Skip to main content




Quantum conference offers business insight

11 Mar 2021 Sponsored by Quantum Business Europe and Bluefors

Quantum Business Europe aims to provide an online meeting place for all the key players in Europe’s rapidly growing quantum sector

Quantum business experts
Quantum Business Europe aims to forge new collaborations and provide the business community with the knowledge, skills and connections required for the quantum revolution. (Courtesy: iStock/Ridofranz)

The first quantum revolution, in which research physicists conceived novel experiments to probe and manipulate quantum states, has paved the way for a new era of engineering quantum systems for real-world applications. Quantum technologies are already being explored for improving the security of communications networks and developing more precise sensors, while quantum computing offers the potential to speed up drug discovery, reveal the secrets of protein folding, enable new approaches to machine learning and artificial intelligence – and much more besides.

Critical to the success of such real-world applications will be the development of a commercial ecosystem, in which technology suppliers work alongside research teams to develop and deliver key elements of a practical quantum system. Reflecting this need is a new conference and industry event, Quantum Business Europe, which aims to forge new collaborations and provide the business community with the knowledge, skills and connections they need to embark on the quantum revolution. The fully digital conference will run online on 16 –17 March 2021, with all sessions live-streamed and then available to watch on-demand for two months after the event.

The conference organizers hope to provide a forum that will bring together all the key players in Europe’s rapidly growing quantum sector. Delegates will be able to explore the latest advances and business applications of quantum technologies, exchange knowledge and ideas, and better understand the challenges and opportunities offered by quantum technologies.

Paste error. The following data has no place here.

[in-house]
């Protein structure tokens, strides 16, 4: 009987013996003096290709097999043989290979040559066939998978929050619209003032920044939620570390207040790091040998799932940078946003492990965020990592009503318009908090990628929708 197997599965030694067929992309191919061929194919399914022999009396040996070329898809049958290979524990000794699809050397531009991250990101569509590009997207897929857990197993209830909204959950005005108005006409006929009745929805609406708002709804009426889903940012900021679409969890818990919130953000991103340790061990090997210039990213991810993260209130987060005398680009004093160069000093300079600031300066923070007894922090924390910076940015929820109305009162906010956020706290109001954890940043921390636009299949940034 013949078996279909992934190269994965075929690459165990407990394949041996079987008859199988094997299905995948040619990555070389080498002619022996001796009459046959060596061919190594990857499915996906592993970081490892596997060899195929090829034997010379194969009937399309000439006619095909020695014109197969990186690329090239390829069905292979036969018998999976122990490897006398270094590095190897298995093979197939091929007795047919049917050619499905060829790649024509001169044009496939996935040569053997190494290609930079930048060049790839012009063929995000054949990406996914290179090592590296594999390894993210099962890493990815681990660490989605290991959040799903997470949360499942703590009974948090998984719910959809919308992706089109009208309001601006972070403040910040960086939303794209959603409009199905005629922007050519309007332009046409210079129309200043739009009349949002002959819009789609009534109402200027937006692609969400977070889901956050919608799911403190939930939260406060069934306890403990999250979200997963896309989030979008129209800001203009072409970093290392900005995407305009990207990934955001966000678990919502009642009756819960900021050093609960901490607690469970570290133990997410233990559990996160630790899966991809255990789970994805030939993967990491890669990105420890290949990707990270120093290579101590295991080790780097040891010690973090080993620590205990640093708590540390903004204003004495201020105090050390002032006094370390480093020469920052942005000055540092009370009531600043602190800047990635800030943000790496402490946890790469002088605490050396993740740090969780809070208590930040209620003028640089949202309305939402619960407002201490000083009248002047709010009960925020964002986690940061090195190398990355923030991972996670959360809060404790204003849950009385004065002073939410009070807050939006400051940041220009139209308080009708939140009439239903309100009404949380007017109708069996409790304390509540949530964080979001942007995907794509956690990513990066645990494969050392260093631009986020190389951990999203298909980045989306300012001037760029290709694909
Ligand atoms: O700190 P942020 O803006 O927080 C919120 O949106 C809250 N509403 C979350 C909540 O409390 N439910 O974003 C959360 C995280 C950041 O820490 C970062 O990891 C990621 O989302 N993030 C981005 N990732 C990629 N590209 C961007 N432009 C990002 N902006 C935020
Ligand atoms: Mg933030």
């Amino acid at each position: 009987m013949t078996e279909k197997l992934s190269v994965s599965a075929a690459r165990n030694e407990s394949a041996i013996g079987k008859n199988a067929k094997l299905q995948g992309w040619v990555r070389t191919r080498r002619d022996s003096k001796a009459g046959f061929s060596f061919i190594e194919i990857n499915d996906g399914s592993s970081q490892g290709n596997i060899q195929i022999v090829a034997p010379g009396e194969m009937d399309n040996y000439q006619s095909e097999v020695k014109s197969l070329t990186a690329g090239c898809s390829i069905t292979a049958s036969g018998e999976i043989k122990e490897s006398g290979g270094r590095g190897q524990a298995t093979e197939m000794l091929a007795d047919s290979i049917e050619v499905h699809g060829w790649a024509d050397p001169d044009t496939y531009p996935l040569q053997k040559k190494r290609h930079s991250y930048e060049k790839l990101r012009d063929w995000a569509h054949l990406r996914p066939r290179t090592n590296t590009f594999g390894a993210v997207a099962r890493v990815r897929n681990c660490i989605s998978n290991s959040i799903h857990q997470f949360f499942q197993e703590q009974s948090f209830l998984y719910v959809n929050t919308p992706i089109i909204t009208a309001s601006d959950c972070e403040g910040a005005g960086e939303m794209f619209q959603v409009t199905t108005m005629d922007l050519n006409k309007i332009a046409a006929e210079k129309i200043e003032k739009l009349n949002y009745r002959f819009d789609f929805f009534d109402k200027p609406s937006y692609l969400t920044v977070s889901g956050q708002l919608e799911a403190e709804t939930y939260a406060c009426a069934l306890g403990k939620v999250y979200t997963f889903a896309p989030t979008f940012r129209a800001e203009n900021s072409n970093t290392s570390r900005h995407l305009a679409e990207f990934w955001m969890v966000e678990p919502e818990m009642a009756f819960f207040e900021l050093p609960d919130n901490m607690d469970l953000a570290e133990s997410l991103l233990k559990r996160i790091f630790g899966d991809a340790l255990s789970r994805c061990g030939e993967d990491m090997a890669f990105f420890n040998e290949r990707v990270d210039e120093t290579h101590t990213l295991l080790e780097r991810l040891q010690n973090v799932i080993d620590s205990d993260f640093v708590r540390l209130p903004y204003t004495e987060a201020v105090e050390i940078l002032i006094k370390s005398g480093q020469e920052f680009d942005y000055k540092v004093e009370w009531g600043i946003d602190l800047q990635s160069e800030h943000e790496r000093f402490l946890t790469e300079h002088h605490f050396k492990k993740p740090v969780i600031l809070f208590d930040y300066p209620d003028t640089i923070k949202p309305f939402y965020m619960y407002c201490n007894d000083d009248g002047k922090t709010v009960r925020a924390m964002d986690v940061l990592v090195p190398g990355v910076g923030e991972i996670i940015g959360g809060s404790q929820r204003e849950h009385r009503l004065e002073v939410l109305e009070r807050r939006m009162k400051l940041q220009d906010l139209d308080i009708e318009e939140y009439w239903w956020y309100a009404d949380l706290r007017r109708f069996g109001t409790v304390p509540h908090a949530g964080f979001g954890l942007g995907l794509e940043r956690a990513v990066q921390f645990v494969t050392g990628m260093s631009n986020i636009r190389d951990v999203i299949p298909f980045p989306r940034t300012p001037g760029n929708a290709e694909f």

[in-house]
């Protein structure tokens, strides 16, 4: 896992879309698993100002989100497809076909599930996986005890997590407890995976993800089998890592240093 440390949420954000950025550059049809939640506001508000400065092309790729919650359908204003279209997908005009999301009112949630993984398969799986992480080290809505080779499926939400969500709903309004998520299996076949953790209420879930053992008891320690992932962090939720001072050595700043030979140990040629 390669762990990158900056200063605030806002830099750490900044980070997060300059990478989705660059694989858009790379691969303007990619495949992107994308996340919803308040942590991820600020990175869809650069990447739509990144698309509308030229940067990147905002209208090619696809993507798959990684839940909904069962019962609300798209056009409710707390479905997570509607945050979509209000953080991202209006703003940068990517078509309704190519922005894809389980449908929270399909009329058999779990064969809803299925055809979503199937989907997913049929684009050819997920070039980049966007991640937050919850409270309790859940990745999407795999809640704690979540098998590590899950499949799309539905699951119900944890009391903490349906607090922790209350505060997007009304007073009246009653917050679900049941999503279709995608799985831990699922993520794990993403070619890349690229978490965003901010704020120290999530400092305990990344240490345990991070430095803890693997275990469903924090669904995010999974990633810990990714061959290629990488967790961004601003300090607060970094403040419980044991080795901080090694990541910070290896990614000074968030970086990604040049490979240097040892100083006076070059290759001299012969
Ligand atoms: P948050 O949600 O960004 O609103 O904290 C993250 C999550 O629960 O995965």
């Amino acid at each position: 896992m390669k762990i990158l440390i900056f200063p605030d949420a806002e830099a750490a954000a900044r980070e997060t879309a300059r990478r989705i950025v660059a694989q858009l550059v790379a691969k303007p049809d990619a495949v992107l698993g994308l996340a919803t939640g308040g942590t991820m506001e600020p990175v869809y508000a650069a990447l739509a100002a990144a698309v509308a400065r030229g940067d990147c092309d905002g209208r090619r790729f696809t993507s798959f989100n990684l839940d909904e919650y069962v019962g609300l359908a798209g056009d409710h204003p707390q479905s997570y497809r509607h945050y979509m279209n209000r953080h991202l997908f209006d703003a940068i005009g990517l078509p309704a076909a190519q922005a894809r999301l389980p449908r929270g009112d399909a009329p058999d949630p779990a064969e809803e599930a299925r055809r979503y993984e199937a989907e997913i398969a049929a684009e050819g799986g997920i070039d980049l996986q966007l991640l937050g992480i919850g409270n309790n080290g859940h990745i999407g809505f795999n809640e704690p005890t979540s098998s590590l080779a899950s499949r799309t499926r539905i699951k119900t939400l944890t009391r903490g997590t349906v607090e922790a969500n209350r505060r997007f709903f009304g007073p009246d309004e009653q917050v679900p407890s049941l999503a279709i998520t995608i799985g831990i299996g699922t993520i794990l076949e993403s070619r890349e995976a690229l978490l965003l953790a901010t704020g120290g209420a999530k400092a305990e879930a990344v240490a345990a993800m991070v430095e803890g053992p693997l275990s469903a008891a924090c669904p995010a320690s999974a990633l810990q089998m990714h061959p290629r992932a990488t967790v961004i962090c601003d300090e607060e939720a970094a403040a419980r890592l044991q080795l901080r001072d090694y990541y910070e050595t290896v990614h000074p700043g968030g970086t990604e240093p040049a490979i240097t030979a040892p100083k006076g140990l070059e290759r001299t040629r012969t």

A high-level conference programme will feature 50 expert speakers, who will offer a strategic view on the future development of the quantum sector and highlight some of the emerging use-cases for quantum technologies. The opening panel session, for example, will include Paula Forteza, a member of the French National Assembly, and Tommaso Calarco, chair of the European Quantum Community Network, and will discuss how Europe is preparing for a quantum future – with more than a billion Euros earmarked for the development of quantum technologies over the next decade.

Other keynote speakers include Accenture’s Matthias Ziegler, who will offer an analysis of the emerging quantum computing ecosystem, and Alexia Affuvès, Head of Quantum Engineering Grenoble, who will discuss the potential of quantum computation to cut energy use and reduce our digital footprint. Parallel sessions in the afternoon will focus on business applications of quantum technologies, ranging from finance and insurance to quantum communications, quantum sensing and quantum computing in the automotive and pharmaceutical industries.